Hi there! We’re Anjie Rosga, Director, and Natalie Blackmur, Communications Coordinator, at Informing Change, a strategic consulting firm dedicated to increasing effectiveness and impact in the nonprofit and philanthropic sectors. In working with clients large and small, we’ve found that organizations are in a better position to learn if they take the time to prepare and build their capacity to evaluate. To facilitate this process, Informing Change developed the Evaluation Capacity Diagnostic Tool to measure an organization’s readiness to take on evaluation.
Rad Resource: The extent to which evaluation translates into continuous learning is in large part dependent on the organizational culture and level of evaluation experience among staff. These are the two primary categories—themselves divided into six smaller areas of capacity—in the Evaluation Capacity Diagnostic Tool. The tool is a self-assessment survey that organizations can use on their own, in preparation for working with an external evaluator or alongside an external evaluator. A lower score indicates that an organization should, for example, focus on developing outcomes and indicators, track a few key measures or develop simple data collection forms to use over time. The higher the score, the higher the evaluation capacity; staff may then be able to collect more types and a greater volume of data, design more sophisticated assessments, as well as integrate and commit to making changes based on lessons learned.
However, there’s more to the Evaluation Capacity Diagnostic Tool than the summary score. It is a powerful way to catalyze a collective discussion and raise awareness about evaluation. Taking stock and sharing individuals’ perceptions of their organization’s capacity can jumpstart the process of building a culture that’s ready to evaluate and implement learnings.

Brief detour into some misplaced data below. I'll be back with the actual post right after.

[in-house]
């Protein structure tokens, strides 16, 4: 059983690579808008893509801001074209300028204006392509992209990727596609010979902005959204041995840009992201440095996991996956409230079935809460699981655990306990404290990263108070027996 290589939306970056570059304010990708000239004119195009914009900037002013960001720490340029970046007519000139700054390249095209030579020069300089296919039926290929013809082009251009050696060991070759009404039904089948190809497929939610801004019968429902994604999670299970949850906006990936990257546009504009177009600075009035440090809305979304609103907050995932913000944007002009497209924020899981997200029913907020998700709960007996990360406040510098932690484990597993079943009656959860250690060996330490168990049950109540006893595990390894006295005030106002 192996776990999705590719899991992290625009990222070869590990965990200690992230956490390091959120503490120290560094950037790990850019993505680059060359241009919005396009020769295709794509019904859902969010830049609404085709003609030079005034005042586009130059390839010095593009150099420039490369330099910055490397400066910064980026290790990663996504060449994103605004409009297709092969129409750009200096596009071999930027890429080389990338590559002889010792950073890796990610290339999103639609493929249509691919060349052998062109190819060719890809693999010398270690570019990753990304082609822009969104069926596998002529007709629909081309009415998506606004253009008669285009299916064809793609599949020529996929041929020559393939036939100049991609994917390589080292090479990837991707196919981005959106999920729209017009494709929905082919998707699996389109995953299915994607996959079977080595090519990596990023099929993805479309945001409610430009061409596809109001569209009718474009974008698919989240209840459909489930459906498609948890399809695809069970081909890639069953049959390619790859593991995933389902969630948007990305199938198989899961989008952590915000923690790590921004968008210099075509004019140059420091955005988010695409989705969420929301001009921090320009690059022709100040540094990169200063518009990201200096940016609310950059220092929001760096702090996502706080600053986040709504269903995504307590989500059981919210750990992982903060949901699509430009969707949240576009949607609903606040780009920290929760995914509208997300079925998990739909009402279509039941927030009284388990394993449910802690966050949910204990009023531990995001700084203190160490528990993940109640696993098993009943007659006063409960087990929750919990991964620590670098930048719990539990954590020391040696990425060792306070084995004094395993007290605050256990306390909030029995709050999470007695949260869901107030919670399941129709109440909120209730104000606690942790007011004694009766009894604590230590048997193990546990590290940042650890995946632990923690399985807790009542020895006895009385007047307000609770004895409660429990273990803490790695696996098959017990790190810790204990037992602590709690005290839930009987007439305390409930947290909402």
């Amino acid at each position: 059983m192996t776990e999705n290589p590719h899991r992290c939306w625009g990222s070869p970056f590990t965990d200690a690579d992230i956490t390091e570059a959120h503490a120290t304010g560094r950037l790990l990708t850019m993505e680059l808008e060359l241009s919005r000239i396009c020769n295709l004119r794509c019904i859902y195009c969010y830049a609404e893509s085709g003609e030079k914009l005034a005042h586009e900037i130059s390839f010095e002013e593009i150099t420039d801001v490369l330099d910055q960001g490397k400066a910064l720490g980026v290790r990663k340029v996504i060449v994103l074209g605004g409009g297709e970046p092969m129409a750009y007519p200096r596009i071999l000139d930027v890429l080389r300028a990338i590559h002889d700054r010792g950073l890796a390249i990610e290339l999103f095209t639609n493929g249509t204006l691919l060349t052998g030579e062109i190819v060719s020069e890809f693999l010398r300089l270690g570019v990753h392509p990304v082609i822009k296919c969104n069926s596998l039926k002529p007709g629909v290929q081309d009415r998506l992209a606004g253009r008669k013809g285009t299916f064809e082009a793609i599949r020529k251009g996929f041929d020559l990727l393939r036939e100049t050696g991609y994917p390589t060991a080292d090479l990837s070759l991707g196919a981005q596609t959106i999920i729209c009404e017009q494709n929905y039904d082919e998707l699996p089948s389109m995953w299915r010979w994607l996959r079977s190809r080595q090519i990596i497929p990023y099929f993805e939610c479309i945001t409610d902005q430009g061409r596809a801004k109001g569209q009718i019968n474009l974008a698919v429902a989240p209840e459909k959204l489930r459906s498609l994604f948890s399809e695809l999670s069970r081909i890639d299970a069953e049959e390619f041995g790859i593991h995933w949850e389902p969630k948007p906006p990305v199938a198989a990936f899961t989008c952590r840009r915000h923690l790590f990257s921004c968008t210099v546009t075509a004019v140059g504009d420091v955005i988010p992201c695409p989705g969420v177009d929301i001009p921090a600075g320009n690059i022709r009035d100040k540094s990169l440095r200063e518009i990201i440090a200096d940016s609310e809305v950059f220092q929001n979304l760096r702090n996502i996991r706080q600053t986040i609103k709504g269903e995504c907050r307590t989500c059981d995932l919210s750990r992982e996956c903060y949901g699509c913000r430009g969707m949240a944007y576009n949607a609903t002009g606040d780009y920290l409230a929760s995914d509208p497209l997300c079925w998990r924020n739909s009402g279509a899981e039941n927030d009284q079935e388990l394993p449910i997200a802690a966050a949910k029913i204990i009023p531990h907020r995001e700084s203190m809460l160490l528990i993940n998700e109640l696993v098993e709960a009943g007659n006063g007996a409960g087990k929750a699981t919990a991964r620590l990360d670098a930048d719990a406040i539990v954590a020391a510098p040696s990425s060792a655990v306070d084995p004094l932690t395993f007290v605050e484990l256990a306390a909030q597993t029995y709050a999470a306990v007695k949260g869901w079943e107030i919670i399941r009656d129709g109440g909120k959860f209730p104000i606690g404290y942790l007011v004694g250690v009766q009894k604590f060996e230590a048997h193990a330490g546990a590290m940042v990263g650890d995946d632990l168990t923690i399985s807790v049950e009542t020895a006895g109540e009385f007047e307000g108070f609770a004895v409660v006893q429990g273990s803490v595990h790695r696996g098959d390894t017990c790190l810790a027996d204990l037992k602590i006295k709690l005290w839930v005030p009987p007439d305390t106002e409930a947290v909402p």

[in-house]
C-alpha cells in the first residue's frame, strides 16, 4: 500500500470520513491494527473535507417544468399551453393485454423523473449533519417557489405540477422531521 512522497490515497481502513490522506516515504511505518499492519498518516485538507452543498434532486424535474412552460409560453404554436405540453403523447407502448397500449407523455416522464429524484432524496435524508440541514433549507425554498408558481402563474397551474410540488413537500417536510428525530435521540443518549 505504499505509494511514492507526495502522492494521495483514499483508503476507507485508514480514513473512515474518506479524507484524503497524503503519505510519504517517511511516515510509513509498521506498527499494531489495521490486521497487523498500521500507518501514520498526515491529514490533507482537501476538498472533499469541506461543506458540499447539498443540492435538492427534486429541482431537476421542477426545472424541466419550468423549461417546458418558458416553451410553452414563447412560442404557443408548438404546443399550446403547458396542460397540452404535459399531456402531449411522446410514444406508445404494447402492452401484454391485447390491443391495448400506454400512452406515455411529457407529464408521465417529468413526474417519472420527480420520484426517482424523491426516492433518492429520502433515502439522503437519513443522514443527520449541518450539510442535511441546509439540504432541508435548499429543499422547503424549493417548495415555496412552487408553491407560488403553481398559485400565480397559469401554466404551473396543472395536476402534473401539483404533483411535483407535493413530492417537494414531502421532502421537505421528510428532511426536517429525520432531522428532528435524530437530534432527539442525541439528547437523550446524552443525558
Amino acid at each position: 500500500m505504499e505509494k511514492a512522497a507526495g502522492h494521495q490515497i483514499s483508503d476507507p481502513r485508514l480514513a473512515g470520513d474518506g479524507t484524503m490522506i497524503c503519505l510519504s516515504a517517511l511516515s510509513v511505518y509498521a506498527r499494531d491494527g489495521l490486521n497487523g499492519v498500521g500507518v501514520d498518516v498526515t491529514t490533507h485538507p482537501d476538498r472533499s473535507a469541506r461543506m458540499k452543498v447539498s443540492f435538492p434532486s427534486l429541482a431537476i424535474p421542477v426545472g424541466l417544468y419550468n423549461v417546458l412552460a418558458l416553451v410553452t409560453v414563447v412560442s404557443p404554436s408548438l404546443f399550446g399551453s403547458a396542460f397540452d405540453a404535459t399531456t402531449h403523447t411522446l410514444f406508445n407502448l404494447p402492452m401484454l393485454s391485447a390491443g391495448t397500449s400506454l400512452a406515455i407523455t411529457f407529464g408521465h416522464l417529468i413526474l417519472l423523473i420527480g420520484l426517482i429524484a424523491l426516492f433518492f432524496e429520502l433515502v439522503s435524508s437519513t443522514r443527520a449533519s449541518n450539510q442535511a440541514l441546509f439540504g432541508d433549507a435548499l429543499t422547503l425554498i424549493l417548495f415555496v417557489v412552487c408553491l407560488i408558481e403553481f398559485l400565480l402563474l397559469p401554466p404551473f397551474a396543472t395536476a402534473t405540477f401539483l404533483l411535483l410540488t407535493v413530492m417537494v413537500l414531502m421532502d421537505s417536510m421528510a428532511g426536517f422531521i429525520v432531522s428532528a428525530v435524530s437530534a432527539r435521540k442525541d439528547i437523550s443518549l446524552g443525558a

Hot Tip: Make sure everyone is on the same page. Especially if an organization is inexperienced in evaluation, it’s important to discuss the vocabulary in the Tool and how it compares with individuals’ own definitions.
Hot Tip: Assessing evaluation capacity can be a tough sell. Organizations come to us because they’ve made the decision to begin evaluation, but gauging their capacity to do so can feel like a setback. To get organizations on board, we frame evaluation capacity as an investment in building a learning culture and the infrastructure that can make the most of even relatively limited data collection efforts.
We love to hear from folks who have implemented or reviewed the tool! Feel free to reach out to us at firstname.lastname@example.org.
Do you have questions, concerns, kudos, or content to extend this aea365 contribution? Please add them in the comments section for this post on the aea365 webpage so that we may enrich our community of practice. Would you like to submit an aea365 Tip? Please send a note of interest to email@example.com . aea365 is sponsored by the American Evaluation Association and provides a Tip-a-Day by and for evaluators.